KETR

Guy Raz

At some point today, you will probably flip on a light switch. That simple action connects you to the oldest and most plentiful source of American electricity: coal.

Since the early 1880s — when Edison and Tesla pioneered the distribution of electrical power into our homes — most of that power has come from the process of burning coal.

Blacks, Gays And The Church

May 27, 2012

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GUY RAZ, HOST:

Copyright 2018 NPR. To see more, visit http://www.npr.org/.

GUY RAZ, HOST:

Last semester, Brown senior Malcolm Burnley took a narrative writing course. One of the assignments was to write a fictional story based on something true — and that true event had to be found inside the university archives.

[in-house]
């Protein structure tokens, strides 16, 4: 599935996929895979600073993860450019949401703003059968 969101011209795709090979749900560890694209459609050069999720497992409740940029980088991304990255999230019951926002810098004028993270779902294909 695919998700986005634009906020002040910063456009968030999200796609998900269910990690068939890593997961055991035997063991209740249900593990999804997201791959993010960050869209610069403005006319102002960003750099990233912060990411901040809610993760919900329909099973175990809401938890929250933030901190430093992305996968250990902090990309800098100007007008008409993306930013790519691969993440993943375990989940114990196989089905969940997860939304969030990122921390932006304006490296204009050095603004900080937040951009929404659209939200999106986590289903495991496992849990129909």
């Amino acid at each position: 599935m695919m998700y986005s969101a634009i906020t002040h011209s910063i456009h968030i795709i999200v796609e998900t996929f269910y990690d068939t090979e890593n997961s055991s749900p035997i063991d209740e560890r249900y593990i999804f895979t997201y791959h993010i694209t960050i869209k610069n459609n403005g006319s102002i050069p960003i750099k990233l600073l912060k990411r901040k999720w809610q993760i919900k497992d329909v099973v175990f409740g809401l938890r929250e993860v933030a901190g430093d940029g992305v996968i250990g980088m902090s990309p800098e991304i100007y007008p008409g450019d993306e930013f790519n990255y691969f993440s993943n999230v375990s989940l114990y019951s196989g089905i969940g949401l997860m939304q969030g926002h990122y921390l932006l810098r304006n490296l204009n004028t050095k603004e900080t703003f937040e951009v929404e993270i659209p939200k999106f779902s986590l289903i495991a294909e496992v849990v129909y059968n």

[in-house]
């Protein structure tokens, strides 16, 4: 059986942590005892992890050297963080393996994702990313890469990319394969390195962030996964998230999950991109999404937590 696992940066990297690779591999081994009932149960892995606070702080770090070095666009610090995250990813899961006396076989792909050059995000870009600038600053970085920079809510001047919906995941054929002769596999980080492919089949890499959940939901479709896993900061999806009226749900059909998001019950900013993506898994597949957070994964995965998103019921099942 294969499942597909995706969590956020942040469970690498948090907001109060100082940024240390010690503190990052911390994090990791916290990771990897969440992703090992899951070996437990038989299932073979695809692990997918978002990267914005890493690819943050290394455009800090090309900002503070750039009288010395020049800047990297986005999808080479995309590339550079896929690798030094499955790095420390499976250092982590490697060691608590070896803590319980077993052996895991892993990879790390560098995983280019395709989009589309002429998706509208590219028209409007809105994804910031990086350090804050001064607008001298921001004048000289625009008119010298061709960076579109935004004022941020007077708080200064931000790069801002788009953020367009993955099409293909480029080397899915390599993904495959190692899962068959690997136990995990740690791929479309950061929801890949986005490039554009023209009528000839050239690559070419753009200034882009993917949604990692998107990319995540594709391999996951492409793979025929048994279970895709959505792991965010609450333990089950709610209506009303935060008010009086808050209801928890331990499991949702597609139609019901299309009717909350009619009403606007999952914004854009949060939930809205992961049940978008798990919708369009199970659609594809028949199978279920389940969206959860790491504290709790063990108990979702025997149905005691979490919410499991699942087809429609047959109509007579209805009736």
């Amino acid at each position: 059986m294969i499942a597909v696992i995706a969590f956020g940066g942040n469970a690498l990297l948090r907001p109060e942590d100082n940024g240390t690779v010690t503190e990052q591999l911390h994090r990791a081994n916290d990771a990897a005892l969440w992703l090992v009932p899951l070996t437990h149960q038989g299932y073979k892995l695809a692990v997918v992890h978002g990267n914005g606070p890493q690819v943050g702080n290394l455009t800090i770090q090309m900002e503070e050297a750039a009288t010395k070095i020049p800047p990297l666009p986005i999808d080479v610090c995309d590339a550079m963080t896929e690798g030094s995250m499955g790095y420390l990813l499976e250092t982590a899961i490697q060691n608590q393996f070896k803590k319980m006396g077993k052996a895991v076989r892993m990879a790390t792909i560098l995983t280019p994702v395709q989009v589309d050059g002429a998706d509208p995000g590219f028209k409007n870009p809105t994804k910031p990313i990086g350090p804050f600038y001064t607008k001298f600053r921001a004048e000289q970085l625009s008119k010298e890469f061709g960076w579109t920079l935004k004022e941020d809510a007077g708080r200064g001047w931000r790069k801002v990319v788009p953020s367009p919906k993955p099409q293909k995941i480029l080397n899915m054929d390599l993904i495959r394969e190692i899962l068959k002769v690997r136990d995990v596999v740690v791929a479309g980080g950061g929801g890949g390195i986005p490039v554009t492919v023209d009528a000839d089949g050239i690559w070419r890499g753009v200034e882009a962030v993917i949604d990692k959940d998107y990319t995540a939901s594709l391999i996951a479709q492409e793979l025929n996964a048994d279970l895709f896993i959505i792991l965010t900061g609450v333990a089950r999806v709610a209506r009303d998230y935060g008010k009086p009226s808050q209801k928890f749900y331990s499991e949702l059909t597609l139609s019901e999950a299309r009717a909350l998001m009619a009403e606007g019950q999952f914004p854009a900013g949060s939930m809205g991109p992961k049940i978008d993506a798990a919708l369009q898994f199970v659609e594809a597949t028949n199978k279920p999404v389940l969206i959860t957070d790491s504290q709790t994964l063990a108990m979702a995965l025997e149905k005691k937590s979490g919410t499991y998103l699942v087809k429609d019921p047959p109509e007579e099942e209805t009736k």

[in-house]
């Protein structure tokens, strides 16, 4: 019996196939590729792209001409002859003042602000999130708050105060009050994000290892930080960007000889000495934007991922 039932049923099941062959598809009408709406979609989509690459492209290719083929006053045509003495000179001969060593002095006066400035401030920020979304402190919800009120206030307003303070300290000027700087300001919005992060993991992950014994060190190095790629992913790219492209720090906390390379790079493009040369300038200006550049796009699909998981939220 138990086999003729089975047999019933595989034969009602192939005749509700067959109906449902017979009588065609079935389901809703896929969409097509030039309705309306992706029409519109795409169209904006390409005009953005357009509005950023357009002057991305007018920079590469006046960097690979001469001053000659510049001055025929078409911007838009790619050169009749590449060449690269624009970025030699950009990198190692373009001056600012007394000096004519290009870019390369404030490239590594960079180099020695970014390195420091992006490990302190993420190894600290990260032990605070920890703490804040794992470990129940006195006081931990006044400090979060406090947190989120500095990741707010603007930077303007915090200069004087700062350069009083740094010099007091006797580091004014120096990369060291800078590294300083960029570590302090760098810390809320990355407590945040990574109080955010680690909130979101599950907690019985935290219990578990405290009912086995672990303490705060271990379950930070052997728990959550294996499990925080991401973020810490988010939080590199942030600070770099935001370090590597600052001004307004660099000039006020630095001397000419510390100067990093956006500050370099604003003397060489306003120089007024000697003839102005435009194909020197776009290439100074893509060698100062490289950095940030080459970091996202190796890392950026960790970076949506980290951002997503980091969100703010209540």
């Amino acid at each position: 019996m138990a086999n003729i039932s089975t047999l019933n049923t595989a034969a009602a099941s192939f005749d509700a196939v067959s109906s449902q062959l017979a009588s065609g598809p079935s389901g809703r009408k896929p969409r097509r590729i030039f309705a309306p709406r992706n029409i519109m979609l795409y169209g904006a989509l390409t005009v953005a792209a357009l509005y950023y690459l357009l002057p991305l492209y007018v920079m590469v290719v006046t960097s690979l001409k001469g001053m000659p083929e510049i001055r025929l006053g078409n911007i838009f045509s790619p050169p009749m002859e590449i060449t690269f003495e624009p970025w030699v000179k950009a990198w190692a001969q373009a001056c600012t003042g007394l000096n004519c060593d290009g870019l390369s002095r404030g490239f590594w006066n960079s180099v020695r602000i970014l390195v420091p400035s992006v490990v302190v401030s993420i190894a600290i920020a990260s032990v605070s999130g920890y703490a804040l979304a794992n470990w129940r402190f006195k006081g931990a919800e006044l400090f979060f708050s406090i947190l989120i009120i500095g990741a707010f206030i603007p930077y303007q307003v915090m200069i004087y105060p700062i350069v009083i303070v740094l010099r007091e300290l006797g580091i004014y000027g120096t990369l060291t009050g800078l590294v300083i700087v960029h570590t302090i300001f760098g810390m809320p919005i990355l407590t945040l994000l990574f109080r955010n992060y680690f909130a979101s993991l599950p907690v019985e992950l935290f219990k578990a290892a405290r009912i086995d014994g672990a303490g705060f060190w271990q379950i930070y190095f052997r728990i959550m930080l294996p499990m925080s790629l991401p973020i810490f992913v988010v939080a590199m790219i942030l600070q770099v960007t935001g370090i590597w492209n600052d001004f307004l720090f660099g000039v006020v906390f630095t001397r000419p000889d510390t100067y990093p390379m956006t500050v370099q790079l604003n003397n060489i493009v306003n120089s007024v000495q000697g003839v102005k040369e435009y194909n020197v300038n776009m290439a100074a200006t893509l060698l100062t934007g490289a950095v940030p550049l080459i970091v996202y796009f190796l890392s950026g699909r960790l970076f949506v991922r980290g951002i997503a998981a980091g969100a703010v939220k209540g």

"So I went to the archives and started flipping through dusty compilations of student newspapers, and there was this old black-and-white photo of when Malcolm X came to speak," Burnley says. "There was one short article that corresponded to it, and very little else."

It's not often you see an image of a brain scan on the wall of an art exhibit. But among works by Monet and Sisley at the Walters Art Museum in Baltimore hangs just that — a cross section of a human brain. It belongs to artist Lonni Sue Johnson.

The room is really two exhibits — the art Johnson created before she contracted viral encephalitis in 2007, which destroyed her hippocampus and parts of her left temporal lobe — and her work after.